One of the blogs I return to on a regular basis is Leo Babauta’s Zen Habits, which has been dispensing wonderful advice for several years.
All valuable skills take time to develop.
In a recent post, Leo reminds us that being mindful is a practice – that is, it’s like any other skill – it takes time to develop.
Check out a snippet from Leo’s post, and for the full wealth of helpful tips see the link below 🙂
“A Small Regular Practice. Form the simple habit of meditating for just two minutes a day (to start with). After you wake up, simply sit comfortably and try to focus on your breath for two minutes. When (not if) your mind wanders, just notice it and label it “thinking.” And gently return to the breath, without harshness. Set a timer, and when the timer goes off, you’re done! If you feel like expanding it by a minute every week or so, feel free to do so, but you don’t have to expand. The benefit of this regular practice is that you learn skills you can take and practice in other parts of your day.” – Leo Babauta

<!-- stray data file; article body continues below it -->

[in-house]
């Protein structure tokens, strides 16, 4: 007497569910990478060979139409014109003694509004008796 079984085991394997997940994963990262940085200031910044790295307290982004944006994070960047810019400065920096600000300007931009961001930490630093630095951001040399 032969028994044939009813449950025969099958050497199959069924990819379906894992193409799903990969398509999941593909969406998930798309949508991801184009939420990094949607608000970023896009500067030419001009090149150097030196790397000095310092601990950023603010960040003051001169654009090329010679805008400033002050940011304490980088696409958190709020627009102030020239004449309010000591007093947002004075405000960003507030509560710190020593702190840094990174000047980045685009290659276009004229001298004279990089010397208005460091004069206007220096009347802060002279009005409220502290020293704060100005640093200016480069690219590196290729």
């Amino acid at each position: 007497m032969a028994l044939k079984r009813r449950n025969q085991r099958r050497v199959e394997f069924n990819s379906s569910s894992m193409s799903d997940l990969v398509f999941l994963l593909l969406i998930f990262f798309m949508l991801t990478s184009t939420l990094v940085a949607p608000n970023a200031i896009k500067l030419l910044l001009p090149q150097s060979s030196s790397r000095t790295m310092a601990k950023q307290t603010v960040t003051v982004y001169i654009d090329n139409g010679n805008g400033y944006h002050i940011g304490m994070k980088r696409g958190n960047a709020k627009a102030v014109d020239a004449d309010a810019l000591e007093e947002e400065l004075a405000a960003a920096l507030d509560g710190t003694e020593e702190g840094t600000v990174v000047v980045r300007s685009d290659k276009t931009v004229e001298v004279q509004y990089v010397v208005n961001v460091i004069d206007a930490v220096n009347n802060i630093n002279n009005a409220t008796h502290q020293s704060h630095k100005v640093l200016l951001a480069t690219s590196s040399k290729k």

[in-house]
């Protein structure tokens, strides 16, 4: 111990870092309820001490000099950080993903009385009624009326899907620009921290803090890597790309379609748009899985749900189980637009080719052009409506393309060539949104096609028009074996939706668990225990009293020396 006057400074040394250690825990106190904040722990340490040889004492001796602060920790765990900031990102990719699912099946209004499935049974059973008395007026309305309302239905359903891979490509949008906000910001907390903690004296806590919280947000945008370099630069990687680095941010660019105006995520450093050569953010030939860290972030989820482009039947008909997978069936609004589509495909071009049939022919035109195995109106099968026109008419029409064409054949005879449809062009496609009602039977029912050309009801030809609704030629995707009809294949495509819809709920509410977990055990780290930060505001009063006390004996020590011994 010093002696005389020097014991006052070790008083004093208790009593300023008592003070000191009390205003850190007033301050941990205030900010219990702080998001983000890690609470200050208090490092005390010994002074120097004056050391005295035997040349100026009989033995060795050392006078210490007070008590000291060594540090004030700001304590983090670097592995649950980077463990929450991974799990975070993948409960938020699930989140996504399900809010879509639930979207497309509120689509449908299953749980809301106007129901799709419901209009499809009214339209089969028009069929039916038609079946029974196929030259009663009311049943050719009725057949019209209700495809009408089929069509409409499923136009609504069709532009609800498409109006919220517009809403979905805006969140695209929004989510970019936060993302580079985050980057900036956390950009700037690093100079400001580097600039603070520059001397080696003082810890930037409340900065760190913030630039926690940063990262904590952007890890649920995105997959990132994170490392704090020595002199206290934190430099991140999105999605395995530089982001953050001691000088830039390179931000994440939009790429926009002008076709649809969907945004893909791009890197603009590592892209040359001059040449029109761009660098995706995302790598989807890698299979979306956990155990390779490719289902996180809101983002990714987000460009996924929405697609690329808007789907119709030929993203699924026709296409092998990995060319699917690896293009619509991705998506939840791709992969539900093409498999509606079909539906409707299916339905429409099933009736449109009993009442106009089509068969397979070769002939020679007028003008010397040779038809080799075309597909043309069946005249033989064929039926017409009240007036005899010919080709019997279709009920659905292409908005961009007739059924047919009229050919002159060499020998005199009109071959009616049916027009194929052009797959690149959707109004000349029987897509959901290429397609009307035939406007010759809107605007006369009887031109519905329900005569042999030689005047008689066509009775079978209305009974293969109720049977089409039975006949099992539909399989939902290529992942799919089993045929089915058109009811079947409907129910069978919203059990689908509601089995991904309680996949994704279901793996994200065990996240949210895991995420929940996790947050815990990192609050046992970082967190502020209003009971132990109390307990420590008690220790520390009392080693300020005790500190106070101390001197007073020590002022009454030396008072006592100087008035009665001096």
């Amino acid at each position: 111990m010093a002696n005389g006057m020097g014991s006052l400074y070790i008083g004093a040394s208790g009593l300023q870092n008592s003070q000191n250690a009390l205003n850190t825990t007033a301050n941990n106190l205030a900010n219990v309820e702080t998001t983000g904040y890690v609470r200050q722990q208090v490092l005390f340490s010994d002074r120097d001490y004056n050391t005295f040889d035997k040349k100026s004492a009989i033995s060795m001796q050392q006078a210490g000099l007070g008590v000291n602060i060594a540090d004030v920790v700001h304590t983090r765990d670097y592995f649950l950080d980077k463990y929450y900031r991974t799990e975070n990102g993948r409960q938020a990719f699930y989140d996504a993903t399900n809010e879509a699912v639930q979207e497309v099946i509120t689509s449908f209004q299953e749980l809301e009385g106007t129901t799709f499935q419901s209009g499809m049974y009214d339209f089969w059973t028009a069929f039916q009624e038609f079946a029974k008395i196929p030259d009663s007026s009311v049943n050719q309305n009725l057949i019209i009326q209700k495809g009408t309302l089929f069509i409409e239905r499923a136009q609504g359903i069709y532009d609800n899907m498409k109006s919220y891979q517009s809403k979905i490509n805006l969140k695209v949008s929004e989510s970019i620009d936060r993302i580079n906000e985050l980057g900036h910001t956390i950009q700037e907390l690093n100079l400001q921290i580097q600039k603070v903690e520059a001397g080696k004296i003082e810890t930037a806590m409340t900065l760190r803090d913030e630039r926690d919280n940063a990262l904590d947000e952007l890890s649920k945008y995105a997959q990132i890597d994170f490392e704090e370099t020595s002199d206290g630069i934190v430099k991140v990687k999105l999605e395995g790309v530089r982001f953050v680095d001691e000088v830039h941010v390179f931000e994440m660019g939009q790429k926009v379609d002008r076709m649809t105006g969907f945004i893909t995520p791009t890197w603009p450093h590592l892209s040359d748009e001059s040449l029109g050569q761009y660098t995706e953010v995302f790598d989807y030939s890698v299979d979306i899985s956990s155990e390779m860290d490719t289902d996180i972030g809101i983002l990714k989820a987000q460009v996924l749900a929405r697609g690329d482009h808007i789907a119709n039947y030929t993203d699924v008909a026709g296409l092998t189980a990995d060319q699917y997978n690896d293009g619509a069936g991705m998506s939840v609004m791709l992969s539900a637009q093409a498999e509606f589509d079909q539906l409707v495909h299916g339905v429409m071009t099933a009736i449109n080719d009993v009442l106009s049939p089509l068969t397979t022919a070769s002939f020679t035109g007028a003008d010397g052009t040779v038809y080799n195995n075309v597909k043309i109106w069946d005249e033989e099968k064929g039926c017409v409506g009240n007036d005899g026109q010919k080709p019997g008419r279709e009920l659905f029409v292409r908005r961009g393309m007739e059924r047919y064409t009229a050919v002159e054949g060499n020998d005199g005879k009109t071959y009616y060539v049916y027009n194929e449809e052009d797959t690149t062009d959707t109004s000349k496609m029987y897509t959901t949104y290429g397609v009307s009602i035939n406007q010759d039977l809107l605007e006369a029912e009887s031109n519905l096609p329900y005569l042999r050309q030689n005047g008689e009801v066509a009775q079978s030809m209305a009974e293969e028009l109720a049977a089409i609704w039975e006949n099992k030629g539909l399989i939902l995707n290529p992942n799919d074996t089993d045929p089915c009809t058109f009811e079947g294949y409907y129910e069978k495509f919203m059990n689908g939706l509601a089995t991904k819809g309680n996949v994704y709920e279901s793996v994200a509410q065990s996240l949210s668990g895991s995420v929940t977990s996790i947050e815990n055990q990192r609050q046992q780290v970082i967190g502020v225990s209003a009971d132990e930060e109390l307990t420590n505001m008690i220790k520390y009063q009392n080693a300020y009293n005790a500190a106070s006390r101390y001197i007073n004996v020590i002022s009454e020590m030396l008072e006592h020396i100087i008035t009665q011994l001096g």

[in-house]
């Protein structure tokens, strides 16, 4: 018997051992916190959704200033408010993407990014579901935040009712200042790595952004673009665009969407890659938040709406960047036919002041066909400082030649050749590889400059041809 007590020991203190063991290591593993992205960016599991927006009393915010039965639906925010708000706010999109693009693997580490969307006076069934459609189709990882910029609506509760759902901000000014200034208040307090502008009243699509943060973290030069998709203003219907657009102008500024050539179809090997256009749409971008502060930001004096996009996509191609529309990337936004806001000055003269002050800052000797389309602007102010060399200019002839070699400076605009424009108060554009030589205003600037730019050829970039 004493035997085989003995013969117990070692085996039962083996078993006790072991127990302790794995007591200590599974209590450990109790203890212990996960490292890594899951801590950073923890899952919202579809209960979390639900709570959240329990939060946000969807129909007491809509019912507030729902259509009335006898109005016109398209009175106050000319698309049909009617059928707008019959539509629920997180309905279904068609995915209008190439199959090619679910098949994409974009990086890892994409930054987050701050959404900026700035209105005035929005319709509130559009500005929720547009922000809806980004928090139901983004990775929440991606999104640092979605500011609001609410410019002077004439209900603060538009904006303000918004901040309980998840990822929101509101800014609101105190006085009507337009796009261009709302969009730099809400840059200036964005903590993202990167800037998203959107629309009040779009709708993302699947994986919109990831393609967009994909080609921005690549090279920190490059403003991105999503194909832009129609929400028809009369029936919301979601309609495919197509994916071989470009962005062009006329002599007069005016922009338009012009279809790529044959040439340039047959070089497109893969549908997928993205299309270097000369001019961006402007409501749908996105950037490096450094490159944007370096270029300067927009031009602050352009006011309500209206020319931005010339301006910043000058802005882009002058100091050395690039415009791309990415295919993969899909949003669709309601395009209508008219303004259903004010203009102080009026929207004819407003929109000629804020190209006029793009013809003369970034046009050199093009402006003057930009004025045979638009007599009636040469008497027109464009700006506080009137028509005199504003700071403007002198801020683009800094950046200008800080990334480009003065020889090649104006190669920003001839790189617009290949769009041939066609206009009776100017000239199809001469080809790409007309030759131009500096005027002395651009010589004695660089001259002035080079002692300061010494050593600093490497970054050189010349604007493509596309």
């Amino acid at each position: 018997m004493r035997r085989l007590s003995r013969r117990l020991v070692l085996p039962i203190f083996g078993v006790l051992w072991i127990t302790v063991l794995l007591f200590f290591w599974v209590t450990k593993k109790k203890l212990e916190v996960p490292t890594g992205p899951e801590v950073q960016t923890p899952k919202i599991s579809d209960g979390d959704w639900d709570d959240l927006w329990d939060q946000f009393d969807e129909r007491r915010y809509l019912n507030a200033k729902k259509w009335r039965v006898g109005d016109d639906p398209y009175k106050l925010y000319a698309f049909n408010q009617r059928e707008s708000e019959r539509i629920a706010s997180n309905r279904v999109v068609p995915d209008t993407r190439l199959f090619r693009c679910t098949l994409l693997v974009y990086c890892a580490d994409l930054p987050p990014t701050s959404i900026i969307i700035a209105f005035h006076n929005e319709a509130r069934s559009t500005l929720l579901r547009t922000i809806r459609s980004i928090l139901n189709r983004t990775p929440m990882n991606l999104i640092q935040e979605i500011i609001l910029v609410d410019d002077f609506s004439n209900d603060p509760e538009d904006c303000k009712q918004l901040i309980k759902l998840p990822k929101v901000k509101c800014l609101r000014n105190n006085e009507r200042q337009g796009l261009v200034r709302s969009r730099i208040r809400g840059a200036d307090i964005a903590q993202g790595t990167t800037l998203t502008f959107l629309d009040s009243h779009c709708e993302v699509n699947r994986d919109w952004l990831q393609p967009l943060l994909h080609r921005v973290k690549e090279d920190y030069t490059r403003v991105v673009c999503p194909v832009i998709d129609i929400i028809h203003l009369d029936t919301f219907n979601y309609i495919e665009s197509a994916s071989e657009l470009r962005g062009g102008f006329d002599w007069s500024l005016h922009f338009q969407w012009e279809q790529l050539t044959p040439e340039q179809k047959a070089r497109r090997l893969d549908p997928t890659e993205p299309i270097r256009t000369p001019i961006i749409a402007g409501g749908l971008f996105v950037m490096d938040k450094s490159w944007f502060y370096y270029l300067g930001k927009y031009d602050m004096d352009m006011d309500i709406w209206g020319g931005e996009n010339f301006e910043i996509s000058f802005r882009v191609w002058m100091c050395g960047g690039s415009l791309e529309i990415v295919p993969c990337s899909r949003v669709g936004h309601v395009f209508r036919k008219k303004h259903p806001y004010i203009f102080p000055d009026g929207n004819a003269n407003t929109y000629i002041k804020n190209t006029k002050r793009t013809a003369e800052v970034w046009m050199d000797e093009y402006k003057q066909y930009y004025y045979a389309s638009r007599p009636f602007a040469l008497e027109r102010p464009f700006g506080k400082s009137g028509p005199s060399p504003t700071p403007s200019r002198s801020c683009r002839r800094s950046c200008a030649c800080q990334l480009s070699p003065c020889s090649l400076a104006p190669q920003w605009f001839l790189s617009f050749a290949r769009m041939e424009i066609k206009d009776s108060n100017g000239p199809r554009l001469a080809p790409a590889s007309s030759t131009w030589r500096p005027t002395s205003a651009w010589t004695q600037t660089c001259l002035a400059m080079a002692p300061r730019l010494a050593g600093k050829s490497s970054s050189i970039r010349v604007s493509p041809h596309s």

Yes, the sentiment Eckhart Tolle (pronounced TOE-Lay) expresses in the quote above is a variation of the timeless advice of Buddhism and other teachings, but it bears repeating.
Here’s what I’m going to do this weekend.
Every time I notice my thoughts drifting to some event or experience from the past I’m going to use Tolle’s well-worded counsel as a mantra. I’ve been experimenting with this type of thought-control technique recently and it’s helped ease anxiety when it arises.
Do you have a favorite mantra-like phrase or affirmation?
Contemporary trends in minimalist environments are catching on in Japan. In fact, some core tenets of minimalism fuse seamlessly with traditional Japanese culture. Check out the video above to meet some hard-core minimalists in Japan and learn why they choose to live a pared-down life.